detailed because you can really see how these things apply to a fish in real life, in a way. You can name the fish anything you want.
You can give it special abilities. You could change the size of it. This is all done sort of in a role-
playing points system type of way. You can choose when it’s active–
day or night–as well as the color of the fish. And then these little sliders at the top,
Speed, Endurance and Agility, affect the shape of your fish. So that’s really interesting, I think, to see how that works. Depending on whether you have
a fast fish or a not-so-fast fish. You’ll get some very, very different variations. This is actually quite entertaining to play around with. You could effectively make a superfish
that can eat anything except sharks. Oh, and watch out for those cluster anemones. There’s a lot of fish that can’t eat those. A strange aspect of the game is getting points. You wouldn’t think a game like this
would have a point system necessarily, but is rather welcome and does add a little bit of challenge and
spices things up here and there, especially in the first two game modes. You start out as a smaller fish and
work your way up the food chain. Your score goes up the longer you stay alive and in order to stay alive you
have to keep your health up, as well as avoid getting eaten and eat the right things. It’s actually a lot harder than it sounds. Often times you’ll have a fish that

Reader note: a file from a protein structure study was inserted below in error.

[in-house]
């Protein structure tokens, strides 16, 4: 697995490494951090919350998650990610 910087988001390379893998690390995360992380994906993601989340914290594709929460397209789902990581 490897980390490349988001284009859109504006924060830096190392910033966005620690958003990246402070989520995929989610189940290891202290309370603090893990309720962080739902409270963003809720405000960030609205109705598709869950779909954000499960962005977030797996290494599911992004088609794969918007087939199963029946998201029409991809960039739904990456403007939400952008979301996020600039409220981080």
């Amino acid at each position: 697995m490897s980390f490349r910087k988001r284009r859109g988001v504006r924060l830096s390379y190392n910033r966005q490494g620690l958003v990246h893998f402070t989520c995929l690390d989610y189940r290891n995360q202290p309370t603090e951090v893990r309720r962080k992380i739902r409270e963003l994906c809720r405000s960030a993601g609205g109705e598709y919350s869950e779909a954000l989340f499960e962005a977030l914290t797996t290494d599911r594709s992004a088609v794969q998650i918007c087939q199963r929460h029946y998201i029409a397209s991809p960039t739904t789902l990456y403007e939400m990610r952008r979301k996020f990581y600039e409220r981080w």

can only eat things like plankton, and because of the sharp detailed graphics of the game, you can’t see them very well. Especially if you have a smaller monitor or something very high resolution on a bigger monitor, which makes the game tiny. Little things like worms and tiny shrimp and stuff too
are a little bit harder to see. So that’s really my only complaint
as far as the graphics go. It’s just that sometimes things are too small It runs in a very small window in Windows 3.1, so that’s kind of the problem there. In this mode here, once you get enough points, you progress to the next level with the next fish. And it just keeps on going on and on until you’ve quote-unquote “beat” the game. Once you’ve gotten the hang of the things to avoid and the things to eat, you can really breeze through this in probably
15 or 20 minutes at the most. I don’t really know why I enjoy this game at all, because really, it’s so shallow. Pun not intended. There really isn’t a whole lot to do,
and even though there are a lot of fish, they all basically feel the same. I mean, they’re fish. Some are a little faster than others, yes, but… it really just leaves a little bit of something to be desired. And even the Create-A-Fish mode is still lacking because you can only really create
about six different looks of fish. Even though the attributes can change a good bit, eh, it’s just kind of there as… sort of a sideshow attraction. Unlike El-Fish, where that was
basically the entire point of the game was to make these incredibly
varied, crazy-looking fish. Eventually, one you get tired of this, you’ll just choose the great white shark as the fish to be and go around eating everything, even other great white sharks. [munching sounds] You can even eat the plants, the sponges,
the other fish that you can’t eat. It doesn’t matter, you can pretty
much just inhale and ingest and digest everything. And there’s really no negative aspects to it. So the great white shark is just… like a cheat. Odell Down Under is an enjoyable game for maybe 30 minutes at best,
if you’ve never played it before. It’s not exactly easy to find, either,
especially the disk version. I’ve only seen one of these show up on eBay in years. The CD-ROM version that was
released later is a little more common, and you can still find it on Amazon.com for under $10, but it’s really not incredibly worth that and you can find it on a lot of